“Kryukov flopped on the sofa, thrust his head in the pillow, and shook with suppressed laughter. A minute later he got up, and looking at the surprised lieutenant, with his eyes full of tears from laughing, said:

“Close the door. Well . . . she is a fe-e-male, I beg to inform you!”

“Did you get the IOUs?”

Kryukov waved his hand and went off into a peal of laughter again.

“Well! she is a female!” he went on. “Merci for the acquaintance, my boy! She’s a devil in petticoats…”” 

It’s an excellent scene. 

“Of Susanna Moiseyevna and the IOUs they said nothing. Both of them felt, somehow, ashamed to speak of the incident aloud. Yet they remembered it and thought of it with pleasure, as of a curious farce, which life had unexpectedly and casually played upon them, and which it would be pleasant to recall in old age.” 

But it doesn’t end there. The lieutenant decides to leave, and the married cousin one day cannot resist the temptation to go to Susanna again. The final scene—the shock, the shame, the anger—is magnificent. 

In both “Excellent People” and “Neighbours”, Chekhov writes about strained brother-sister relationships. 

In “Excellent People”: 

“His sister had become a stranger to him. And he was a stranger to her.”

In “Neighbours”, the relationship between the brother and sister changes because she comes to live with a married man, despite the family’s disapproval. 

“It seemed to Pyotr Mihalitch that she had not changed in the least during the last week, except that she was a little paler. She looked calm and just as usual, as though she had come with her brother to visit Vlassitch. But Pyotr Mihalitch felt that some change had taken place in himself. Before, when she was living at home, he could have spoken to her about anything, and now he did not feel equal to asking her the simple question, “How do you like being here?” The question seemed awkward and unnecessary. Probably the same change had taken place in her. She was in no haste to turn the conversation to her mother, to her home, to her relations with Vlassitch; she did not defend herself, she did not say that free unions are better than marriages in the church; she was not agitated, and calmly brooded over the story of Olivier. . . . And why had they suddenly begun talking of Olivier?”

I love the subtlety in Chekhov. Pyotr Mihalitch sets off in anger to have a talk with his sister Zina and Vlassitch, but the meeting doesn’t happen as he has imagined in his head: 

“And Pyotr Mihalitch felt all the bitterness and horror of his position. He thought of his deserted home, the closed piano, and Zina’s bright little room into which no one went now; he thought there were no prints of little feet on the garden-paths, and that before tea no one went off, laughing gaily, to bathe. What he had clung to more and more from his childhood upwards, what he had loved thinking about when he used to sit in the stuffy class-room or the lecture theatre—brightness, purity, and joy, everything that filled the house with life and light, had gone never to return, had vanished, and was mixed up with a coarse, clumsy story of some battalion officer, a chivalrous lieutenant, a depraved woman and a grandfather who had shot himself. . . . And to begin to talk about his mother or to think that the past could ever return would mean not understanding what was clear.”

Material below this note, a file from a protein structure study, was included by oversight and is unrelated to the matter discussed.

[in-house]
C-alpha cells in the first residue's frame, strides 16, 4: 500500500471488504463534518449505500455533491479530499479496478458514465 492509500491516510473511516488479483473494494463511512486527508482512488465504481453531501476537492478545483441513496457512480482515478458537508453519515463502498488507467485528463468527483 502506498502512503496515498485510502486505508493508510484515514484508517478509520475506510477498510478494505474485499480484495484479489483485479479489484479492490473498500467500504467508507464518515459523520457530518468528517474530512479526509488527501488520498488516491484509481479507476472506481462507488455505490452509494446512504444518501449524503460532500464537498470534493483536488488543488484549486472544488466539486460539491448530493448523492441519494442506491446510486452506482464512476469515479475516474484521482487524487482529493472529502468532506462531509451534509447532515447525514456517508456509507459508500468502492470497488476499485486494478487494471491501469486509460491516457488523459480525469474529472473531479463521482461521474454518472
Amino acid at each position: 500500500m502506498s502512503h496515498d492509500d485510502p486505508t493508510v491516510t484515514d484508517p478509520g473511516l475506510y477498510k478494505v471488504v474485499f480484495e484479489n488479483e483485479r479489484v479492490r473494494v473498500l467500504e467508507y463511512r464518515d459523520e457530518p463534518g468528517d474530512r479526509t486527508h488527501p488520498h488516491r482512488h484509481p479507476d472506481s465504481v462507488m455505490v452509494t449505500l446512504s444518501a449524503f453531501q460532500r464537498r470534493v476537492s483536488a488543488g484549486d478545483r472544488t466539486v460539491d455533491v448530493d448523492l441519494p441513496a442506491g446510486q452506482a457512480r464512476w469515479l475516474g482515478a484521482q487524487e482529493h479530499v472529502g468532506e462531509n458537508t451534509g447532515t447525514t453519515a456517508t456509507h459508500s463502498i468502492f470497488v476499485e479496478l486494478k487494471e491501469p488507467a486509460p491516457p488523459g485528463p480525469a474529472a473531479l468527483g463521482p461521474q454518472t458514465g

Chekhov’s writing about a brother and sister, but that could be true for everything: life changes, people change, and the past could never return.

Another story I love in Volume 2 is “At Home”, in which a young woman named Vera returns to an estate she has inherited: 

“The space, the lovely peace of the steppe, told her that happiness was near at hand, and perhaps was here already; thousands of people, in fact, would have said: “What happiness to be young, healthy, well-educated, to be living on one’s own estate!” And at the same time the endless plain, all alike, without one living soul, frightened her, and at moments it was clear to her that its peaceful green vastness would swallow up her life and reduce it to nothingness. She was very young, elegant, fond of life; she had finished her studies at an aristocratic boarding-school, had learnt three languages, had read a great deal, had travelled with her father—and could all this have been meant to lead to nothing but settling down in a remote country-house in the steppe, and wandering day after day from the garden into the fields and from the fields into the garden to while away the time, and then sitting at home listening to her grandfather’s breathing? But what could she do? Where could she go? She could find no answer, and as she was returning home she doubted whether she would be happy here, and thought that driving from the station was far more interesting than living here.”